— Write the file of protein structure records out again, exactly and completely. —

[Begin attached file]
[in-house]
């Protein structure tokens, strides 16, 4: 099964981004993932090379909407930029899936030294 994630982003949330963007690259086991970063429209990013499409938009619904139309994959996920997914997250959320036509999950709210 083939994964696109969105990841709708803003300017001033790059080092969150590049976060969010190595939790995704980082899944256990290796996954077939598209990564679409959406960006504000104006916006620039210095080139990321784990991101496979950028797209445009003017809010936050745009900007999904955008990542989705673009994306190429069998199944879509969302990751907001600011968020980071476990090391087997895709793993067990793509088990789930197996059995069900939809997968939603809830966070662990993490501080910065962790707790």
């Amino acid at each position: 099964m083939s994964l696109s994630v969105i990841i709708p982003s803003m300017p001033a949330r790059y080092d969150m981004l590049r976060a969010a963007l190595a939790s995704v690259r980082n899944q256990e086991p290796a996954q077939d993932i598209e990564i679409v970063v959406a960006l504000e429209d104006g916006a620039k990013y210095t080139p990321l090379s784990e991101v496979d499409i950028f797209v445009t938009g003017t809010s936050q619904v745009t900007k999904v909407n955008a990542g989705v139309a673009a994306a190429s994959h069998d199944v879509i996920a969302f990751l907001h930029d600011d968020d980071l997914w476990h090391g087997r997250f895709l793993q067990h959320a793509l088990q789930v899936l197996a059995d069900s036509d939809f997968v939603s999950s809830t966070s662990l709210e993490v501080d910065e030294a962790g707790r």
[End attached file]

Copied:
[in-house]
């Protein structure tokens, strides 16, 4: 099964981004993932090379909407930029899936030294 994630982003949330963007690259086991970063429209990013499409938009619904139309994959996920997914997250959320036509999950709210 083939994964696109969105990841709708803003300017001033790059080092969150590049976060969010190595939790995704980082899944256990290796996954077939598209990564679409959406960006504000104006916006620039210095080139990321784990991101496979950028797209445009003017809010936050745009900007999904955008990542989705673009994306190429069998199944879509969302990751907001600011968020980071476990090391087997895709793993067990793509088990789930197996059995069900939809997968939603809830966070662990993490501080910065962790707790």
């Amino acid at each position: 099964m083939s994964l696109s994630v969105i990841i709708p982003s803003m300017p001033a949330r790059y080092d969150m981004l590049r976060a969010a963007l190595a939790s995704v690259r980082n899944q256990e086991p290796a996954q077939d993932i598209e990564i679409v970063v959406a960006l504000e429209d104006g916006a620039k990013y210095t080139p990321l090379s784990e991101v496979d499409i950028f797209v445009t938009g003017t809010s936050q619904v745009t900007k999904v909407n955008a990542g989705v139309a673009a994306a190429s994959h069998d199944v879509i996920a969302f990751l907001h930029d600011d968020d980071l997914w476990h090391g087997r997250f895709l793993q067990h959320a793509l088990q789930v899936l197996a059995d069900s036509d939809f997968v939603s999950s809830t966070s662990l709210e993490v501080d910065e030294a962790g707790r």